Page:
#7 Celebrate the Unique Identity of Neighborhoods Through Creative Placemaking (p 152)
“Asheville is a city with broad appeal built around its unique identity and authentic character, reflective of its picturesque mountain setting, distinctive historic architecture and rich cultural heritage. The city can continue to build on this legacy through creative placemaking strategies that both celebrate and honor the best of Asheville’s past while forging a vibrant vision for its future.”

#8 Elevate the Arts and Cultural Sectors to Strengthen and Preserve Heritage and History
“The concept of preservation is often connoted with stagnation, when in reality heritage and history can be a catalyst for in novation and advancement. Moreover, heritage and history are frequently essential sources of meaning that lend character and resonance to a place. The arts, history and design are at the core of Asheville’s cultural capital. Celebrating the city’s unique heritage, by imprinting the authentic character of Asheville on all aspects of the city’s urban design and placemaking efforts will enable the city to further nurture and elevate its creative, cultural, and iconic identity.”

#39 Enhance and Celebrate Asheville’s Unique Places and Destinations
“By supporting density and the growth of urban nodes in the city, using our existing urban areas as models, we can help preserve the more residential quality of the city’s beloved peripheral neighborhoods as well as intact natural and agricultural land outside the city. Encouraging density in our urban areas will also help facilitate more sustainable transportation, which will be beneficial to the city and the regional community as well.”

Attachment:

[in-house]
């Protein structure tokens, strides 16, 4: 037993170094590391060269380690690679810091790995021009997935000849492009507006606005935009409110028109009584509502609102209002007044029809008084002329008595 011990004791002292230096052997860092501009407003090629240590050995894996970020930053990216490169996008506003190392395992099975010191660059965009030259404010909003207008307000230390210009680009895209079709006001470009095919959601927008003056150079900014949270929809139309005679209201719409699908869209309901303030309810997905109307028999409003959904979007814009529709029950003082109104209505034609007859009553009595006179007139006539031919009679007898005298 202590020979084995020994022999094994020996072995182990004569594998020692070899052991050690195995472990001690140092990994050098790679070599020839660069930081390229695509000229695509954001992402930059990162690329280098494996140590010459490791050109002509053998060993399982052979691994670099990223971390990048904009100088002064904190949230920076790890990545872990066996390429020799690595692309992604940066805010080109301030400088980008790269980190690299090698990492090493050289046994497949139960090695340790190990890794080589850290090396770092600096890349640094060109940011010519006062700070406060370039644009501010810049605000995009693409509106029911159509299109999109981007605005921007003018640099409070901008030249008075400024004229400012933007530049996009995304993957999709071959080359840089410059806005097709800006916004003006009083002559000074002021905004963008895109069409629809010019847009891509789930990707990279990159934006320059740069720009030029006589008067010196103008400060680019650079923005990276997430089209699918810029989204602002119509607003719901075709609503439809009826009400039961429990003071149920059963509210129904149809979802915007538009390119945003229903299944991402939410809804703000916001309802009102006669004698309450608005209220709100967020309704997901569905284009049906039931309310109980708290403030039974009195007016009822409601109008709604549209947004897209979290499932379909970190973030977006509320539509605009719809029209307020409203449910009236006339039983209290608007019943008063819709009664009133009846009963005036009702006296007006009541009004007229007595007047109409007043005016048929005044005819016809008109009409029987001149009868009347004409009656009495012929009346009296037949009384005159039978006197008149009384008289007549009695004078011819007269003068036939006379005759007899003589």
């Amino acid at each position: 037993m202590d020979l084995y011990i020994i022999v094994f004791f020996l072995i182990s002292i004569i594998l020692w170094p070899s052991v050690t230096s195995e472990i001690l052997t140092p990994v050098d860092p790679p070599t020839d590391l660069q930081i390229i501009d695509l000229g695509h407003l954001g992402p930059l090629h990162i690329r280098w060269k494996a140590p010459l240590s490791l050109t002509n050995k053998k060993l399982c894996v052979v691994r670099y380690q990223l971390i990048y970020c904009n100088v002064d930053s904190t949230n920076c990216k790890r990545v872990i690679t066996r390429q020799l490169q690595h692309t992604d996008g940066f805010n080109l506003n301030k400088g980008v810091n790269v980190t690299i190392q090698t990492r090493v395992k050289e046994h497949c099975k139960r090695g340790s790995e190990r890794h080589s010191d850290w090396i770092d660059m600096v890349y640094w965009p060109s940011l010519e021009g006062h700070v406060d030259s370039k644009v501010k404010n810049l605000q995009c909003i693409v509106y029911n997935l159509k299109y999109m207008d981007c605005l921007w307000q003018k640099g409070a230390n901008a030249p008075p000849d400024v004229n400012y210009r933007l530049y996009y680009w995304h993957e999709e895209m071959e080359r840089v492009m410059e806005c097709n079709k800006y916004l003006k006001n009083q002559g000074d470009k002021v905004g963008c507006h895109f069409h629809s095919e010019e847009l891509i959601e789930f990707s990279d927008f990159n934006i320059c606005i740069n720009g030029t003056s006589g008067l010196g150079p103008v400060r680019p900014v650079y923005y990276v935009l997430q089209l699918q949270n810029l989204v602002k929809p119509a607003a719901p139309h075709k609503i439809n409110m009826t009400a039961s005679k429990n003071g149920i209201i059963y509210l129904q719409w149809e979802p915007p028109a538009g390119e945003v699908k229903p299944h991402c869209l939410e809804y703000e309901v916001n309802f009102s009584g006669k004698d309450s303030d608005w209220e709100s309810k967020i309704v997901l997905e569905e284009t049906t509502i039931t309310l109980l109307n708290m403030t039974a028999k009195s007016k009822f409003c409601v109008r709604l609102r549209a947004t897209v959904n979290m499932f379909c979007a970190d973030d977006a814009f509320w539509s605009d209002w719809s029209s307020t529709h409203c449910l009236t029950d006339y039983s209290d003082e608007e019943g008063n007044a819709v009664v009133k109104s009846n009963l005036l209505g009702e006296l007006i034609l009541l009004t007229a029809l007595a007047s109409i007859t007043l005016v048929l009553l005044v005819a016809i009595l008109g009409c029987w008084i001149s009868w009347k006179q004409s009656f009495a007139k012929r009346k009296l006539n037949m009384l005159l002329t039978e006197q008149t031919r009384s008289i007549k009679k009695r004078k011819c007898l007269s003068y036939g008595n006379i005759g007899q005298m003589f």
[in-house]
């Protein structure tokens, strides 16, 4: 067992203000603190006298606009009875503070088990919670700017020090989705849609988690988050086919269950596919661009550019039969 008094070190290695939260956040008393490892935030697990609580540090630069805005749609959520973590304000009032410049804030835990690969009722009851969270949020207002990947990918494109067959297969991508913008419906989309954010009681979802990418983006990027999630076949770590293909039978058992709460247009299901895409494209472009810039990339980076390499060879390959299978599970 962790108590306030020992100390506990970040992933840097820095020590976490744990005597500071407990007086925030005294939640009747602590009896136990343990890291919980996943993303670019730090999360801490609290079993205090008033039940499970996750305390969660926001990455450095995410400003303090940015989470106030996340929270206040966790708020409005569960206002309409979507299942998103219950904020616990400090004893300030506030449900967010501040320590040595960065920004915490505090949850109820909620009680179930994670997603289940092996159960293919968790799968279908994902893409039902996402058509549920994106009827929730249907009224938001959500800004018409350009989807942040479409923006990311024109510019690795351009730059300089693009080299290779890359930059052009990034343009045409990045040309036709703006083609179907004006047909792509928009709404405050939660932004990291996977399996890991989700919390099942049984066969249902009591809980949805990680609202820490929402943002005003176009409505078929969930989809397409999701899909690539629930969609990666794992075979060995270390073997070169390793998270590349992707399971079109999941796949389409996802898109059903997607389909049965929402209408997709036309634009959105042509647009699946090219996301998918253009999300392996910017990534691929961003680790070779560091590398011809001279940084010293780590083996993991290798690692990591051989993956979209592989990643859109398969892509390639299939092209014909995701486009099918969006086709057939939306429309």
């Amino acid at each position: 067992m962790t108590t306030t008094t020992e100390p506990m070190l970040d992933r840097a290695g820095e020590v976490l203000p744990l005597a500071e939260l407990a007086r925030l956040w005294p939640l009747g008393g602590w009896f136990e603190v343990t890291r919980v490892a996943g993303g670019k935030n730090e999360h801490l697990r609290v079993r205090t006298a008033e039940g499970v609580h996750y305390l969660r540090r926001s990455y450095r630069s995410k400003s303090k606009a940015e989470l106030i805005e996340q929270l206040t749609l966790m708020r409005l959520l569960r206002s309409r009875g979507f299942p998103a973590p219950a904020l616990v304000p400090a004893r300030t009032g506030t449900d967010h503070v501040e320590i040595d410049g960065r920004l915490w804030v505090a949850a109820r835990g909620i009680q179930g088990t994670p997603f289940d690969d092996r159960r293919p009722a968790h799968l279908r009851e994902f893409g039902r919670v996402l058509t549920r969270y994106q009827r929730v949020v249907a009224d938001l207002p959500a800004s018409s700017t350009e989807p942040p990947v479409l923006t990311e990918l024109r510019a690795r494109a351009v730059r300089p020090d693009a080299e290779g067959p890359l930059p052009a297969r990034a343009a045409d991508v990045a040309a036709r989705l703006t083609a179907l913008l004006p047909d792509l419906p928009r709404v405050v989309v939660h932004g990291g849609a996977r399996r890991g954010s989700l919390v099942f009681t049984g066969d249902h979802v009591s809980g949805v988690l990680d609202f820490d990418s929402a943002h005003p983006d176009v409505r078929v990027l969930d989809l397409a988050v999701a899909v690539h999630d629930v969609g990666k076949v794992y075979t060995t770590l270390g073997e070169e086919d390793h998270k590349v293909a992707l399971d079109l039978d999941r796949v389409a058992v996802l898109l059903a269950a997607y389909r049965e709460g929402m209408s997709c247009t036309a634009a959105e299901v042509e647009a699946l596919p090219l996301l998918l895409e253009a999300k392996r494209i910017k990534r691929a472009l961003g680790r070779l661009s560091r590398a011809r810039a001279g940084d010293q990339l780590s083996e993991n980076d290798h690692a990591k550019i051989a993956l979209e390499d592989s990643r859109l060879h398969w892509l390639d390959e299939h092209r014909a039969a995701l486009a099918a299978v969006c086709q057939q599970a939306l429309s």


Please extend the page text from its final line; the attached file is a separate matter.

Growing to Take Advantage of Land Use Opportunities (p 300)
“While aspirational objectives will guide much of the city’s future growth, it is also paramount to recognize the importance of identifying specific opportunities that already exist for additions and transformations to underutilized parcels. While growing along transit is a citywide priority, it must be balanced with an understanding that many of the most immediate growth opportunities will exist haphazardly on areas where land is most readily available: for instance, on vacant, formerly industrial, or city-owned land and areas with surface parking.”

Growing Responsibly in Neighborhoods (p 301)
“A key housing strategy in Living Asheville is to encourage neighborhood compatible infill housing in residential and mixed-use districts throughout the city. This concept is sometimes referred to as the “missing middle” and aims to provide more housing choices, such as townhomes, duplexes and triplexes, in addition to single-family detached homes and larger-scale multifamily housing. If implemented incrementally throughout the city, the impacts of infill housing to a particular neighborhood can be minimal, while the positive impacts could be great, including greater housing diversity for households of different age, size and income, and more walkable streets.”

Growing to Enhance the Character of Our Five Geographies (p 301)
“Any citywide growth strategy must be recommended carefully, and must be tailored to the placemaking needs of specific neighborhoods. In other words, the question is not as simple as where to grow and where not to grow; but rather how sensible citywide growth strategies can interface with and enhance the qualities of communities that people really like. Thus, the existing land use character, density, historical and cultural elements and landscape qualities that give the city’s neighborhoods unique identities should all be taken into consideration.”